Millennium Shows at Angkor to Cost Extra

Less than two weeks before the new millennium celebration at the ancient Angkor temples, the cash-strapped government has decided to charge visitors extra fees to view the festival’s most spectacular performances at Angkor Wat, a top festival organizer said Sunday.

Sum Manit, chairman of the Festival Angkor 2000 Committee and secretary state for the Coun­cil of Ministers, said the government will charge foreigners $20 and Cambodians 5,000 riel for performances planned at a stage inside Angkor Wat.

Sum Manit said visitors would still be admitted for free into per­for­mances at Bayon Temple and at a stadium near Angkor Wat. He noted the money collected for the traditional dance and theatrical shows performed at Angkor Wat each evening from Dec 30 through Jan 1 would help festival organizers cover expenses.

The charge will be in addition to the daily $20 admission fee for foreigners into the temple complex, he said. “We’ve collected some [money from donors], but we need more,” said Sum Manit.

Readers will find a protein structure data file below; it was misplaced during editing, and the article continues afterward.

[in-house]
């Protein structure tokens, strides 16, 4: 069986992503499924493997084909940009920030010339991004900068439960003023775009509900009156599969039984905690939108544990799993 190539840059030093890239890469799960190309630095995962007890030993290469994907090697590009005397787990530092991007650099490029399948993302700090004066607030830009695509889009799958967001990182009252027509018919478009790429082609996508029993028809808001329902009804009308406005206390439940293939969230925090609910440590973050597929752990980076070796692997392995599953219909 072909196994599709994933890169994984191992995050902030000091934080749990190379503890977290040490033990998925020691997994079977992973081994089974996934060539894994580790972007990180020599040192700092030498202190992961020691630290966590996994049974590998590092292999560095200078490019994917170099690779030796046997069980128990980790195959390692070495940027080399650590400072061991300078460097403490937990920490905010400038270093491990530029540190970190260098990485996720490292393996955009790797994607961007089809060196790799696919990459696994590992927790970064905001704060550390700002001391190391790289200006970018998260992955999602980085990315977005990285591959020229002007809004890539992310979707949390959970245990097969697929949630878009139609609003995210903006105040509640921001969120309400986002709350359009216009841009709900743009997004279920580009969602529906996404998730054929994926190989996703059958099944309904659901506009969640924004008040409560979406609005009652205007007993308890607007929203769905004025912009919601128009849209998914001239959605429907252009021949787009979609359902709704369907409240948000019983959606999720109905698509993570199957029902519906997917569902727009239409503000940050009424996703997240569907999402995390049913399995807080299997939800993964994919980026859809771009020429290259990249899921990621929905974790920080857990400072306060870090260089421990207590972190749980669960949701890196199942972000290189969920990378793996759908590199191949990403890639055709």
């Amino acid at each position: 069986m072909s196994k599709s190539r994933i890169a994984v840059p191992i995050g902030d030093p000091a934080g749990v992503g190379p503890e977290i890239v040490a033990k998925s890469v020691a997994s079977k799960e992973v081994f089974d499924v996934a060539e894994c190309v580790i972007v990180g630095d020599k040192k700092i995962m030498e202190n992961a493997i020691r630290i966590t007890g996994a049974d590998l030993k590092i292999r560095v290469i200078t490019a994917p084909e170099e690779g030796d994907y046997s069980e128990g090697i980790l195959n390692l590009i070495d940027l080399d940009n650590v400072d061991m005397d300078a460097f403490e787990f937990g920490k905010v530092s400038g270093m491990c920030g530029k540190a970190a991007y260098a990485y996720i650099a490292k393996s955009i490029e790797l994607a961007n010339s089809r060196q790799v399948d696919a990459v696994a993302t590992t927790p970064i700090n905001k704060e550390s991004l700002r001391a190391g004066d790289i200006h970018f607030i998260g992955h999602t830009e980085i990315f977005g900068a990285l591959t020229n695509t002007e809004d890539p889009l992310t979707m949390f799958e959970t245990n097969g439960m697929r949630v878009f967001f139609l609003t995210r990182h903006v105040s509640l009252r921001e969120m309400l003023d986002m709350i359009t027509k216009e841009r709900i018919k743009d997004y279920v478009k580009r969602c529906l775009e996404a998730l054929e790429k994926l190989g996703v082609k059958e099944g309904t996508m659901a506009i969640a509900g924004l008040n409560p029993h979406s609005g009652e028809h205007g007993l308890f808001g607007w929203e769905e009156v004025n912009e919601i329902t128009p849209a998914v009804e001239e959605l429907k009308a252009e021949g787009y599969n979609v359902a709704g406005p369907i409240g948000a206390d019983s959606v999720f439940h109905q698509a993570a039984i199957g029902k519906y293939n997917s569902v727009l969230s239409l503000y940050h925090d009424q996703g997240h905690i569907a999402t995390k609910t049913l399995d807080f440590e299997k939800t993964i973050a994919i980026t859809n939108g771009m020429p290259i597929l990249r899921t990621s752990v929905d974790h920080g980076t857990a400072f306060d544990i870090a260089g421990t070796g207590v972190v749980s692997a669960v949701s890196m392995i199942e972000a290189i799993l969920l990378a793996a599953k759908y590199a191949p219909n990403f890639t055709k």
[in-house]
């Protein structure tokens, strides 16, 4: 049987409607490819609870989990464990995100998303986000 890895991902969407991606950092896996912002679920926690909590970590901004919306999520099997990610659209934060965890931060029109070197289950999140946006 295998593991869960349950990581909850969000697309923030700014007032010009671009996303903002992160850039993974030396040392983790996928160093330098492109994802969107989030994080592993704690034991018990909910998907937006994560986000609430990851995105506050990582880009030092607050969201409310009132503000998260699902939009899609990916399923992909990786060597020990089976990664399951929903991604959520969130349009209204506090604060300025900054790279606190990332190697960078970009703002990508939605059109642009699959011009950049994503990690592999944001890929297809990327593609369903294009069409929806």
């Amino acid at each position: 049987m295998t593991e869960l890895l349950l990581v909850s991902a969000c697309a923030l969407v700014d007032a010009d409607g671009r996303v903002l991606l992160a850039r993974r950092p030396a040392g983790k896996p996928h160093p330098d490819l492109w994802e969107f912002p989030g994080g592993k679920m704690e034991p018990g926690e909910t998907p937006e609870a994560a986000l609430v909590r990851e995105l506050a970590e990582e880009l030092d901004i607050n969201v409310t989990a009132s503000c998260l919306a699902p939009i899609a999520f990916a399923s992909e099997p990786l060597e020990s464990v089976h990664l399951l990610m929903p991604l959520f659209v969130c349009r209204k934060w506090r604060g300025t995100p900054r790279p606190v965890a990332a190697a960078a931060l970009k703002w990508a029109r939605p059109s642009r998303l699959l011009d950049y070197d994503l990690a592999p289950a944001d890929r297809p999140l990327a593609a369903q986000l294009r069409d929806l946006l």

The organizers have said the festival would cost roughly $500,000, of which only $200,000 would be fund­­­ed from the national budget. Kong Vibol, an organizer in charge of finance and the Finance Ministry’s secretary of state, re­fused Sunday to comment on the or­ganizing committee’s finances.

The government will set up 1,000 seats around the stage for visitors, in ad­dition to another 1,000 seats for official guests, Sum Manit said. The tickets are available through the Ministry of Tourism and hoteliers in Siem Reap and travel agents, the chairman said.

Some hotel operators and travel agents say the extra charge is rea­sonable, but others say it would hamper the image of Cam­bodia. The move comes in the midst of criticism that Cambodia may not be ready to host an expected thousands of tourists. Prime Minister Hun Sen on Fri­day blasted the organizers for al­legedly putting posters in the wrong places and hampering the prestige of Angkorian culture. King Noro­dom Si­hanouk also recently ex­pressed con­­­cerns about the festival.

Tourism officials noted Sunday the gov­ernment has been re­pairing Nation­al Route 6 to Siem Reap and has upgraded and ad­ded street lights to a road from the airport direct to the temple com­plex. It also has arranged to deploy additional police officers for security and place 100 temporary toilets around the ancient temples, officials said. At least eight pagodas have agreed to host Cam­bodian visitors, the organizers said.

“We’re not claiming that our festival will be international standards. The important thing is we are doing our best to promote peace, culture and tourism,” said Tourism Minister Veng Serey­vuth.



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